“Christian doctrine is not a closed system”

The Vatican has made the Holy Father’s enormously significant Florence speech available in English. After a quick scan, there appear to be some differences between the Vatican’s translation and the Zenit working translation we posted previously. Whether these differences are meaningful is, of course, an open question. As a taste, the Vatican’s translation of the portion that we have discussed a couple of times previously is:

A Church that presents these three traits — humility, disinterest, beatitude — is a Church that is able to recognize the action of the Lord in the world, in culture, in the everyday life of the people. I have said it more than once and I repeat it again to you today: “I prefer a Church which is bruised, hurting and dirty because it has been out on the streets, rather than a Church which is unhealthy from being confined and from clinging to its own security. I do not want a Church concerned with being at the centre and which then ends by being caught up in a web of obsessions and procedures” (Evangelii Gaudium, n. 49). However, we know that temptations exist; there are so many temptations to confront. I will present you with at least two of them. Do not be afraid, this will not be a list of temptations! Like the list of 15 that I recited to the Curia!

The first is that of the Pelagian. It spurs the Church not to be humble, disinterested and blessed. It does so through the appearance of something good. Pelagianism leads us to trust in structures, in organizations, in planning that is perfect because it is abstract. Often it also leads us to assume a controlling, harsh and normative manner. Norms give Pelagianism the security of feeling superior, of having a precise bearing. This is where it finds its strength, not in the lightness of the Spirit’s breath. Before the evils or problems of the Church it is useless to seek solutions in conservatism and fundamentalism, in the restoration of obsolete practices and forms that even culturally lack the capacity to be meaningful. Christian doctrine is not a closed system, incapable of raising questions, doubts, inquiries, but is living, is able to unsettle, is able to enliven. It has a face that is supple, a body that moves and develops, flesh that is tender: Christian doctrine is called Jesus Christ.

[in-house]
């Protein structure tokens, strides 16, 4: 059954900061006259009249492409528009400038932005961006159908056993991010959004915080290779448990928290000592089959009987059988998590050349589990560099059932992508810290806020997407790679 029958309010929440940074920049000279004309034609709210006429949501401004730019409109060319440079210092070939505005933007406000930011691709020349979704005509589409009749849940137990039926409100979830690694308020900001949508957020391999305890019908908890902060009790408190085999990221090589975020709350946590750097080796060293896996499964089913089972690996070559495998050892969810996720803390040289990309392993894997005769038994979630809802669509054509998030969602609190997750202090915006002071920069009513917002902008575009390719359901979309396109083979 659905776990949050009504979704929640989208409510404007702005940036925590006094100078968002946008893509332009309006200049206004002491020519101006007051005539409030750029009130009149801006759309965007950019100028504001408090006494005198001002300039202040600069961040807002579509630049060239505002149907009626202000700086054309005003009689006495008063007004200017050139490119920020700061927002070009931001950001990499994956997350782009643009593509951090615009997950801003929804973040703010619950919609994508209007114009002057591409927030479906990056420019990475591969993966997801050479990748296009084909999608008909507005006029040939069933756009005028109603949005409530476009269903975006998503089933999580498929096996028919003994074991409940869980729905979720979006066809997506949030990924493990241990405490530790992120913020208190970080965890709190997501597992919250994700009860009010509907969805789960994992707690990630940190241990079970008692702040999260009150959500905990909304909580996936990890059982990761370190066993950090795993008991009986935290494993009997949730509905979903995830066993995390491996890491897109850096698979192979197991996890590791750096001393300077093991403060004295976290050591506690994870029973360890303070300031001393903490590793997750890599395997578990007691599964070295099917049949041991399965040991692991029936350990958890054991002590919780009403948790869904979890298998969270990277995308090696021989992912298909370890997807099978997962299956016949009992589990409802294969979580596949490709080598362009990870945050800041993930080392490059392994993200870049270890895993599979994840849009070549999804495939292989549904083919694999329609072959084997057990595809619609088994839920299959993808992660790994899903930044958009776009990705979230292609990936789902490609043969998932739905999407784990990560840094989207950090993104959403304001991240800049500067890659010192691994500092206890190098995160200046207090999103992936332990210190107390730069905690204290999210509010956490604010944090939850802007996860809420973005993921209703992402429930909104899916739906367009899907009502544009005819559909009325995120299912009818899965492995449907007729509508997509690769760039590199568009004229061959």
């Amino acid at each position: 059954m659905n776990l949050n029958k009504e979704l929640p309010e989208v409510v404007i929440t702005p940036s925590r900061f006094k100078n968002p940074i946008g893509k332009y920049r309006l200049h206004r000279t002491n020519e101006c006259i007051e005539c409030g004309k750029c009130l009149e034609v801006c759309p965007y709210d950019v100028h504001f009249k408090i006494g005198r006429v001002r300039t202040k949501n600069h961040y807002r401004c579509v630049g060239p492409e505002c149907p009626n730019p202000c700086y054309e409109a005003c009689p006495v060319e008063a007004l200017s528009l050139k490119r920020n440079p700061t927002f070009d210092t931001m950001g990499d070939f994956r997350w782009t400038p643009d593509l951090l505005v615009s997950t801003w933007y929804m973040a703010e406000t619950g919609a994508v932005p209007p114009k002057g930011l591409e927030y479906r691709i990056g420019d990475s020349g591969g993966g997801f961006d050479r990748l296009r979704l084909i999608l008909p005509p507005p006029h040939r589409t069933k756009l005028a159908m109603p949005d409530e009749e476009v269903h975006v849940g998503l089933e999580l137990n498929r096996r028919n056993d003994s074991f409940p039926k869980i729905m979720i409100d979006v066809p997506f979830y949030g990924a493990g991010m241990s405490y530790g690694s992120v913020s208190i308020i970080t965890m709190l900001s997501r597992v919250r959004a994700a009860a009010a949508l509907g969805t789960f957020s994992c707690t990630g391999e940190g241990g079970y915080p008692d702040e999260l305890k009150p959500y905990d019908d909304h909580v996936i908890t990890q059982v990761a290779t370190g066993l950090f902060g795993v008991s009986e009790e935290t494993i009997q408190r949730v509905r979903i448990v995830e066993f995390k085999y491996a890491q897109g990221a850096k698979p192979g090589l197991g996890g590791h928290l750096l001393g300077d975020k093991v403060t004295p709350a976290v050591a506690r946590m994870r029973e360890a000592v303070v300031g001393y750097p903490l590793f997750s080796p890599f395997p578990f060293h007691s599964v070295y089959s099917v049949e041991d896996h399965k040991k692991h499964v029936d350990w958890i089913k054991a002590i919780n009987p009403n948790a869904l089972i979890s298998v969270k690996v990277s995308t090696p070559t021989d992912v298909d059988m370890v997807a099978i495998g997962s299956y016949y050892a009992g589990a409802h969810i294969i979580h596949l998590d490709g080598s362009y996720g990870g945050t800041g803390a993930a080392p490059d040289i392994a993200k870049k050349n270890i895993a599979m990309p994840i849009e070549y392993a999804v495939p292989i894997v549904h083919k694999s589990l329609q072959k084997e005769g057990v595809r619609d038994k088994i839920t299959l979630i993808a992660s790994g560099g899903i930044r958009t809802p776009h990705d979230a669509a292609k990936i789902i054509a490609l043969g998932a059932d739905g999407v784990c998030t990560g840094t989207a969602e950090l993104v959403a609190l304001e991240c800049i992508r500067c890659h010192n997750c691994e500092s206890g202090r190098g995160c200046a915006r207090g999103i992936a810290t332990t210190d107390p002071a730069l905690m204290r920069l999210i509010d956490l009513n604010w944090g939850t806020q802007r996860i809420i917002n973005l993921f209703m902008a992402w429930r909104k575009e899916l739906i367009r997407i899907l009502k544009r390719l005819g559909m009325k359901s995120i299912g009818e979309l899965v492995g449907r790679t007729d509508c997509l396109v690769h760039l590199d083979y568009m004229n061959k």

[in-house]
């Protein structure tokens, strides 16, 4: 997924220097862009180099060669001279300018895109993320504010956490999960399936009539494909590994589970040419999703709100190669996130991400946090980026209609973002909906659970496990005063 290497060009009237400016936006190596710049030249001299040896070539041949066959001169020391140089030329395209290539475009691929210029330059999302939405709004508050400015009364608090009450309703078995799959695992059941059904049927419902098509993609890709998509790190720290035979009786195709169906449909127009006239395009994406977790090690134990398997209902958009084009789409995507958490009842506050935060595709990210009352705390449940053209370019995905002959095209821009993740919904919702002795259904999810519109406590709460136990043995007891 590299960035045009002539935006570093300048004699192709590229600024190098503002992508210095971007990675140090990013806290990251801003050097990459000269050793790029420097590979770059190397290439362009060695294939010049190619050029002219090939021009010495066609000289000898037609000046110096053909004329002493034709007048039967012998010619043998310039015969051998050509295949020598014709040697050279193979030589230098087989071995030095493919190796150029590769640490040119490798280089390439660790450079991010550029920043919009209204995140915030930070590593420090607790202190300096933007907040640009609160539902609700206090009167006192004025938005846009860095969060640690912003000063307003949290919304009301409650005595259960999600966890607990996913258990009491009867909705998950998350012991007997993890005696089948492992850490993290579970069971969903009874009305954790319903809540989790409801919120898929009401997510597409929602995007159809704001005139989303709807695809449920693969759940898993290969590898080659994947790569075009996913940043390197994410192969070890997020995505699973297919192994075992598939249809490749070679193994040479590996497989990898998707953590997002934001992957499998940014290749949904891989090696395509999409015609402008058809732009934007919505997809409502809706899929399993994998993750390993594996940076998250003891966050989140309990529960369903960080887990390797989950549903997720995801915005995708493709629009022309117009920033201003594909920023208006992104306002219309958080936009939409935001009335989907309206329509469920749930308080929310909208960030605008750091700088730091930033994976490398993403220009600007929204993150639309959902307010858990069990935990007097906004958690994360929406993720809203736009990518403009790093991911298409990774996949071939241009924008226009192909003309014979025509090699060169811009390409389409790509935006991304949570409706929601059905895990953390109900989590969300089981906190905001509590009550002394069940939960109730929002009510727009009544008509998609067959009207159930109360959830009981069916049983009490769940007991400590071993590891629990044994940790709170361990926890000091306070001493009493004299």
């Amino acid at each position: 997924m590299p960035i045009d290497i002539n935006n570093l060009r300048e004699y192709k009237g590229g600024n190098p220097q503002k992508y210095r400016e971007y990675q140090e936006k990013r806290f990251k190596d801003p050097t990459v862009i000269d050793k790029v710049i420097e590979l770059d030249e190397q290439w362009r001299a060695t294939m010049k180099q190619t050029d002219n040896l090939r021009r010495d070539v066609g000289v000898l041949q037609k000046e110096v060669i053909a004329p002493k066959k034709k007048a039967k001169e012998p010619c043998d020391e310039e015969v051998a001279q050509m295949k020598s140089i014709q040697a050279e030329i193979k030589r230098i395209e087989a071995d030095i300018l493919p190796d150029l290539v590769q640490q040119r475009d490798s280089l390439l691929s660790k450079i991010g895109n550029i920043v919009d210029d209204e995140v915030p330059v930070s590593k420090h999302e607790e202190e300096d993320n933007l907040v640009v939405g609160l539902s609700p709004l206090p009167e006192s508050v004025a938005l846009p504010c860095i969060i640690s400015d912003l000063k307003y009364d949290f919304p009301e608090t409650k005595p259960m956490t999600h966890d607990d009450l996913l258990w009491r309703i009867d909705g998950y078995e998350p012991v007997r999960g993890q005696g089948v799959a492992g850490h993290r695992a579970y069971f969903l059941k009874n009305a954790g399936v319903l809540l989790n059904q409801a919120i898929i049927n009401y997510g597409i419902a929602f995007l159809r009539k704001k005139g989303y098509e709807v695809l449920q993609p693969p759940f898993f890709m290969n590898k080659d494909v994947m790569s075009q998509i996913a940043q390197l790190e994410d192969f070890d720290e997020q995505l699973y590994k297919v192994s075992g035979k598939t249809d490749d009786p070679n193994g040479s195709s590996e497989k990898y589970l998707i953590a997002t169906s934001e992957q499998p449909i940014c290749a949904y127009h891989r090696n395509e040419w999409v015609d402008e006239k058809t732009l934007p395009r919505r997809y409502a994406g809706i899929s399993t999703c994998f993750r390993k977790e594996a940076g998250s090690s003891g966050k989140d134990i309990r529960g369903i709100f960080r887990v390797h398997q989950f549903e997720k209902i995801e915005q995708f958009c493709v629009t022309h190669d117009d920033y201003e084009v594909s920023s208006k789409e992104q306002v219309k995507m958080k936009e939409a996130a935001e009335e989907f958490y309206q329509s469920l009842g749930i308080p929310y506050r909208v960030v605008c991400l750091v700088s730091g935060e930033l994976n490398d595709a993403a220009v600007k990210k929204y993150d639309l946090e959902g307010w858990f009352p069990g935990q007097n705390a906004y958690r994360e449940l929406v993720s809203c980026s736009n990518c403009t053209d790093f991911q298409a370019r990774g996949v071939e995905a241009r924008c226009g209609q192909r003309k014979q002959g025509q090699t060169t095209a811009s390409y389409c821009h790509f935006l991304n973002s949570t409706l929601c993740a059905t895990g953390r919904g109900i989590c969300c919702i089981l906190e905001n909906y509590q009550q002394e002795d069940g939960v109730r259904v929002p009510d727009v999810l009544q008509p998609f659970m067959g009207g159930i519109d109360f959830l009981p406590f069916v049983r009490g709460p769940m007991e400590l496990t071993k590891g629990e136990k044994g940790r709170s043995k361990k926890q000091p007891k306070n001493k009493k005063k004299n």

The reform of the Church then — and the Church is semper reformanda — is foreign to Pelagianism. She is not exhausted in the countless plans to change her structures. It instead means being implanted and rooted in Christ, allowing herself to be led by the Spirit. Thus everything will be possible with genius and creativity.

The Church of Italy lets herself be carried by his powerful — and thus, at times, restless — breath. She always takes on the spirit of her great explorers, who on ships were passionate about navigating the open sea and not frightened by frontiers and storms. May she be a free Church, open to the challenges of the present, never on the defensive out of fear of losing something. Never on the defensive out of fear of losing something. And, encountering the people along the way, she takes on St Paul’s aim: “To the weak I became weak, that I might win the weak. I have become all things to all men, that I might by all means save some” (1 Cor 9:22).

A second temptation to defeat is that of gnosticism. This leads to trusting in logical and clear reasoning, which nonetheless loses the tenderness of a brother’s flesh. The attraction of gnosticism is that of “a purely subjective faith whose only interest is a certain experience or a set of ideas and bits of information which are meant to console and enlighten, but which ultimately keep one imprisoned in his or her own thoughts and feelings” (Evangelii Gaudium, n. 94). Gnosticism cannot transcend.

The difference between Christian transcendence and any form of gnostic spiritualism lies in the mystery of the incarnation. Not putting into practice, not leading the Word into reality, means building on sand, staying within pure idea and decaying into intimisms that bear no fruit, that render its dyamism barren.

(Emphasis in original.)